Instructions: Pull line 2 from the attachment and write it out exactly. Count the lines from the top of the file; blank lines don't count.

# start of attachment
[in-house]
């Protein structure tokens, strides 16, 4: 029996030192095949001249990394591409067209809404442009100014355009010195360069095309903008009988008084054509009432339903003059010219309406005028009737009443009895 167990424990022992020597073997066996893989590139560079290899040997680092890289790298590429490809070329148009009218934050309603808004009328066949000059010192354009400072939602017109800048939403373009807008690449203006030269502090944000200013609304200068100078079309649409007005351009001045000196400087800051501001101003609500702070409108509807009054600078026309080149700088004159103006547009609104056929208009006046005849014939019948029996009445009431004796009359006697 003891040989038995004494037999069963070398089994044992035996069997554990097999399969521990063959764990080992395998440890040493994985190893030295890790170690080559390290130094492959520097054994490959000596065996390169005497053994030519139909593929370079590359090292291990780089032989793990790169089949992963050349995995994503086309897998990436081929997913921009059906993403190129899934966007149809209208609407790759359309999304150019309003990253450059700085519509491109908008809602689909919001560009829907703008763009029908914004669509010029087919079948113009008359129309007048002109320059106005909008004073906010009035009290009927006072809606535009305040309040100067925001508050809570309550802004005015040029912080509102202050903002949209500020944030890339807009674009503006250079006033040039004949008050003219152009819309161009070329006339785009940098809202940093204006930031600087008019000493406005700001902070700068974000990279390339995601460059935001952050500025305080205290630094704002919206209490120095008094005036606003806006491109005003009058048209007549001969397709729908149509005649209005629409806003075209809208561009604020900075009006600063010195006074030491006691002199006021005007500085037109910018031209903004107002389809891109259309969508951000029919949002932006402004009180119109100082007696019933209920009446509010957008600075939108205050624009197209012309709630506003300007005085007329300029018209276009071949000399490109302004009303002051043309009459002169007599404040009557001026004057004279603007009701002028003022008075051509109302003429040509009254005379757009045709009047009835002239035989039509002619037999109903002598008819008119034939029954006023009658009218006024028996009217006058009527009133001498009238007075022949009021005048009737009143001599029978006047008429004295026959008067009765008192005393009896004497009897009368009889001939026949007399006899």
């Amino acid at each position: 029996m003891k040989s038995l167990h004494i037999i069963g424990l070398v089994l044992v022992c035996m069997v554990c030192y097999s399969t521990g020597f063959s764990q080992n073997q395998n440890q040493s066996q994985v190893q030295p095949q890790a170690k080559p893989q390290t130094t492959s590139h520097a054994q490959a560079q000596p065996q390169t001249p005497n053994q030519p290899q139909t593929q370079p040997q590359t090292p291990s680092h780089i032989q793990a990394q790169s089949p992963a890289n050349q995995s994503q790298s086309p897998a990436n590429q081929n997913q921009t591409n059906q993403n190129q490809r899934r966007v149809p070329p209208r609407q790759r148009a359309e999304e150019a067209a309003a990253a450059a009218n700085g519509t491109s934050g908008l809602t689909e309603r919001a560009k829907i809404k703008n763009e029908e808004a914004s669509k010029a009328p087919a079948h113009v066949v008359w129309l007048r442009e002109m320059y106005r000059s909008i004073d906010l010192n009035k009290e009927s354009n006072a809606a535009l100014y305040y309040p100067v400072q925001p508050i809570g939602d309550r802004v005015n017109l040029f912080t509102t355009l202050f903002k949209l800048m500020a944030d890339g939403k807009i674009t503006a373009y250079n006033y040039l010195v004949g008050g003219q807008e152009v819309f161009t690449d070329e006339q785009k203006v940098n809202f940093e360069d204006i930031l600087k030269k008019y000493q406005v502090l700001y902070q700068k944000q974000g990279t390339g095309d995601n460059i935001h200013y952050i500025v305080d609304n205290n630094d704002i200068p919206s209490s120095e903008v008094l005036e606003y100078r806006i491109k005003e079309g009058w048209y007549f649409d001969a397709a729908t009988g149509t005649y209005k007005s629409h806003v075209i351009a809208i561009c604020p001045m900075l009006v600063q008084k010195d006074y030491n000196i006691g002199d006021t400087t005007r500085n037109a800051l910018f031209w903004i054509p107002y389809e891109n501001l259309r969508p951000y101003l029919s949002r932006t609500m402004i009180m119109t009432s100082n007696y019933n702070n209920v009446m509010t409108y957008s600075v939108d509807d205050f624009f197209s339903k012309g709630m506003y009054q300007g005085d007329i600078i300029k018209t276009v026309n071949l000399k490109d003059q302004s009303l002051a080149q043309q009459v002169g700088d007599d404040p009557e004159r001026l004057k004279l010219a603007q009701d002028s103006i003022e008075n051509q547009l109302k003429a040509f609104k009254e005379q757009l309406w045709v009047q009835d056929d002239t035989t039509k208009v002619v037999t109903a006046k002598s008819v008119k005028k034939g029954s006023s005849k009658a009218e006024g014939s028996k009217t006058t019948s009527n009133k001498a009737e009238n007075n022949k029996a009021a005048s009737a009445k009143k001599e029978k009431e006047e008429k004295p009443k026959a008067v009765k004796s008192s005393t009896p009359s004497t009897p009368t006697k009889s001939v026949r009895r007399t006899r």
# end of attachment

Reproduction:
């Protein structure tokens, strides 16, 4: 029996030192095949001249990394591409067209809404442009100014355009010195360069095309903008009988008084054509009432339903003059010219309406005028009737009443009895 167990424990022992020597073997066996893989590139560079290899040997680092890289790298590429490809070329148009009218934050309603808004009328066949000059010192354009400072939602017109800048939403373009807008690449203006030269502090944000200013609304200068100078079309649409007005351009001045000196400087800051501001101003609500702070409108509807009054600078026309080149700088004159103006547009609104056929208009006046005849014939019948029996009445009431004796009359006697 003891040989038995004494037999069963070398089994044992035996069997554990097999399969521990063959764990080992395998440890040493994985190893030295890790170690080559390290130094492959520097054994490959000596065996390169005497053994030519139909593929370079590359090292291990780089032989793990790169089949992963050349995995994503086309897998990436081929997913921009059906993403190129899934966007149809209208609407790759359309999304150019309003990253450059700085519509491109908008809602689909919001560009829907703008763009029908914004669509010029087919079948113009008359129309007048002109320059106005909008004073906010009035009290009927006072809606535009305040309040100067925001508050809570309550802004005015040029912080509102202050903002949209500020944030890339807009674009503006250079006033040039004949008050003219152009819309161009070329006339785009940098809202940093204006930031600087008019000493406005700001902070700068974000990279390339995601460059935001952050500025305080205290630094704002919206209490120095008094005036606003806006491109005003009058048209007549001969397709729908149509005649209005629409806003075209809208561009604020900075009006600063010195006074030491006691002199006021005007500085037109910018031209903004107002389809891109259309969508951000029919949002932006402004009180119109100082007696019933209920009446509010957008600075939108205050624009197209012309709630506003300007005085007329300029018209276009071949000399490109302004009303002051043309009459002169007599404040009557001026004057004279603007009701002028003022008075051509109302003429040509009254005379757009045709009047009835002239035989039509002619037999109903002598008819008119034939029954006023009658009218006024028996009217006058009527009133001498009238007075022949009021005048009737009143001599029978006047008429004295026959008067009765008192005393009896004497009897009368009889001939026949007399006899």